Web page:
Wednesday, April 1, 2009

Random Search for Excellence

In March, the folks at Deloitte produced the findings of some interesting research.  It implied that all of those business books that try to teach us the tricks behind successful businesses are of little use.


According to the research, most of the companies which appear to be successful in these books are really just lucky.  Therefore, studying the tactics and management styles of these so-called "successful" companies is fairly worthless, since it was luck which got them there, not their skills or management styles.


You can find the study at:


You can find the Deloitte blog on the topic at:


I tried to put a comment about their report on their blog, but as of yet, they have not printed it.  Therefore, I am printing my response below.  In a few days, I hope to have a more formal blog on the topic.


My Response:


After reading through the data in your paper (A Random Search for Excellence), I came to a completely different conclusion than the one voiced in the document.  The underlying current written between the lines in the article seemed to be that "style does not determine substance."  In other words, the relationship between the way a company is managed (management "style") and the way it performs (its "substance" as defined by ROA or TSR) seems to be predominantly random.  Therefore, don't put a lot of hope into recommendations of how to improve your substance by changing your style. 


This line of reasoning leaves the reader in a rather hopeless state--Just try to be lucky and see if you can find a fable with questionable relevancy.


While all of this may have some truth in it, there is also a second truth in the data which I find very uplifting and practical.  This other truth is that while style may not determine substance, positioning does. Getting positioning right (something you have control over) can help you be successful.


Consider the two data conclusions from the paper:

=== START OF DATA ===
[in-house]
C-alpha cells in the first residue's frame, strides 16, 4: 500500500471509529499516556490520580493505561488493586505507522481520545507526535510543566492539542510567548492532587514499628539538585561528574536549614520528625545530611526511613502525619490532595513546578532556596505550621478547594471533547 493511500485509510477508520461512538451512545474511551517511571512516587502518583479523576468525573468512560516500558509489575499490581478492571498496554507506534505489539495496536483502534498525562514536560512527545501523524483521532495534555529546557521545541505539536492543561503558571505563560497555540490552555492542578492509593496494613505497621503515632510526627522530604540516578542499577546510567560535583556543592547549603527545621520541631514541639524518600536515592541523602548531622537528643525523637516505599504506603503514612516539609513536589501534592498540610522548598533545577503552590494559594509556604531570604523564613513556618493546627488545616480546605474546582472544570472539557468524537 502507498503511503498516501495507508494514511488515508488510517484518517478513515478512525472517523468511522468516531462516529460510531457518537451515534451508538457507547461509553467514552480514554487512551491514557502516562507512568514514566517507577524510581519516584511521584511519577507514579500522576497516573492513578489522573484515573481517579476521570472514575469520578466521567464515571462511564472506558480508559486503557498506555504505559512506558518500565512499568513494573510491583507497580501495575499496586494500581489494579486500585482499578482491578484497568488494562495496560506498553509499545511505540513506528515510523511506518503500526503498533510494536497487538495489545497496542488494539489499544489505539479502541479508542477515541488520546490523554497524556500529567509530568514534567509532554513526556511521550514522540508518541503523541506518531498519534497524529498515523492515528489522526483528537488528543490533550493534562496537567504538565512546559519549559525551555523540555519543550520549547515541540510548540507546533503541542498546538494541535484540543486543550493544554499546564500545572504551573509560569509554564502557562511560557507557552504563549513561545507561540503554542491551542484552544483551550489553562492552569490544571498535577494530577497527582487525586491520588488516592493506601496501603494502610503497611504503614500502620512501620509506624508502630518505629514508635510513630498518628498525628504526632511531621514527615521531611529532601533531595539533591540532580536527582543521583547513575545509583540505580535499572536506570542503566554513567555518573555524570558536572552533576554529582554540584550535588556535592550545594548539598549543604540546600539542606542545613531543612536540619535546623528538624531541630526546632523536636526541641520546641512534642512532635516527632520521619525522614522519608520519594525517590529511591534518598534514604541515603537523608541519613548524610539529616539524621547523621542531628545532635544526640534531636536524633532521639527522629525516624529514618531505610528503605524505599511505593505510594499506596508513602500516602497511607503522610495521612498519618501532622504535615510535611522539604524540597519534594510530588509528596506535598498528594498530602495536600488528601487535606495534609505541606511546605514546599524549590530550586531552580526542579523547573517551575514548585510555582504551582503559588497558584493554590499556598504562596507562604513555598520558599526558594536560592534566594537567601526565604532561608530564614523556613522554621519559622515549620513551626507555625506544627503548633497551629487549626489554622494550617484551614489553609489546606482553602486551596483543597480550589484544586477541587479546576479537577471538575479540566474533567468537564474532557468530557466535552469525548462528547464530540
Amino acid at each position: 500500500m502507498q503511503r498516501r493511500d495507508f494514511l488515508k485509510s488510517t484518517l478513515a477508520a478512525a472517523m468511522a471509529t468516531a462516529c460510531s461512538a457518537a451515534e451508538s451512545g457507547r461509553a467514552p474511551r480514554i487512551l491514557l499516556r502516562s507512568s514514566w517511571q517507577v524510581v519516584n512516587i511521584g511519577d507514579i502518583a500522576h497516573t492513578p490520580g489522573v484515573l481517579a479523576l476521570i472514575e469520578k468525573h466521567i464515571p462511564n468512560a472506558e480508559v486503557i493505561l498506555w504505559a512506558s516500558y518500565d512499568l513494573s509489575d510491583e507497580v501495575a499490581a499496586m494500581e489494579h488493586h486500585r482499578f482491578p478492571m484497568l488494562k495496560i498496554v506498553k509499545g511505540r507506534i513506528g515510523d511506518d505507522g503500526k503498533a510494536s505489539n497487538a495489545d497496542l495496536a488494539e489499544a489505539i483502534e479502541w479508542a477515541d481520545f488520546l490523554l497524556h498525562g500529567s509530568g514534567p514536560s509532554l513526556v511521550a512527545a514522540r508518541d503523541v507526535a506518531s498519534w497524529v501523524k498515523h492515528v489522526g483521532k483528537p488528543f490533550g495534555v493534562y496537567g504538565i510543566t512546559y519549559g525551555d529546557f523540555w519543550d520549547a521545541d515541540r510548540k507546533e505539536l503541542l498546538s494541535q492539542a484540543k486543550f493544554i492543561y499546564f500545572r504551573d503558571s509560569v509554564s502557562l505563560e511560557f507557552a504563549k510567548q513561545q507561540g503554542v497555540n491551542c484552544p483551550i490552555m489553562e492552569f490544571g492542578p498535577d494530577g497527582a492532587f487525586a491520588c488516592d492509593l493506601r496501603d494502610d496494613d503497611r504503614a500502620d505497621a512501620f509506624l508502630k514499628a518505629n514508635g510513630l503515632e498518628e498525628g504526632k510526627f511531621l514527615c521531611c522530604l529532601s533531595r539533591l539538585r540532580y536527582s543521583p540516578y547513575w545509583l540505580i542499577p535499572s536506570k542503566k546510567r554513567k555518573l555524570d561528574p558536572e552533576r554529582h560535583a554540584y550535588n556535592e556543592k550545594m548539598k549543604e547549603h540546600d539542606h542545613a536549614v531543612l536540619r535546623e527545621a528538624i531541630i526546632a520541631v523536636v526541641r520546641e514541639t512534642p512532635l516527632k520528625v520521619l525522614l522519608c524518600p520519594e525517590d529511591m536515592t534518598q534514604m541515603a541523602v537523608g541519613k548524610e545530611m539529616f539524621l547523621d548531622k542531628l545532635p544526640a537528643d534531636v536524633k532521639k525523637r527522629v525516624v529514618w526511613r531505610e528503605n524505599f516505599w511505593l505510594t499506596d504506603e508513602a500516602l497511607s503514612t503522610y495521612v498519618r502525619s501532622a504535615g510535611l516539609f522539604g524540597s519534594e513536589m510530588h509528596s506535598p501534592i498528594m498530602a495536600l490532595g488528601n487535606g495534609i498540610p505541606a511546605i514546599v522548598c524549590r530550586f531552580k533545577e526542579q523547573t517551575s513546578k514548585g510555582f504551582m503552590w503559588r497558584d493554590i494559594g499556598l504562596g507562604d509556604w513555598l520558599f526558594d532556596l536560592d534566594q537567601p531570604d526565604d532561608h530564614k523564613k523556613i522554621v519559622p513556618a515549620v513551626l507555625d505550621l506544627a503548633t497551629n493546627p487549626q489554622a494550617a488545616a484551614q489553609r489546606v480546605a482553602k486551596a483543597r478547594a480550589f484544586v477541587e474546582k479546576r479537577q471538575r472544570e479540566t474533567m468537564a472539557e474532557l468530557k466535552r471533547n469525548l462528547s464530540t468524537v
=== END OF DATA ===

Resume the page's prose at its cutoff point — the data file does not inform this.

1) The most likely outcome for a firm in any decile is to repeat that decile in the following year.

2) This stickiness in performance is especially pronounced at the high and low ends of the spectrum.


What these two conclusions say to me is this:  Once you have established your position in the market, it tends to stick.  If you pick a winning position in the marketplace, you tend to remain a winner.  If you pick a losing position, you tend to remain a loser.  Therefore, rather than worrying about "style" we should focus on one's market position.  If you get positioning right, it can overcome a lot of other randomness and get you "sticky" in the right outcome place regardless of style.


Winning positions are the sweet spot between three forces:  consumer desires, internal capabilities and marketplace vulnerabilities.  In other words, if you are able to profitably meet a desire better than anyone else and the market allows you to own that position in the mind of the consumer, then you have a winning position.  (I go into the process of finding a winning position in a lot more detail in one of my blogs:


Wal-Mart has won over all these years primarily because they have won the low price position in general merchandise, much more than any management trick.  K Mart has lost because it did not secure that position.  It has caused both of these companies to be stuck on opposing ends of the performance continuum.  They are not randomly walking.  Their fate is sealed by the nature of their position.


To learn more, read what Al Reis and Jack Trout have written on positioning, or better yet, read all of my blogs that are tagged with positioning (

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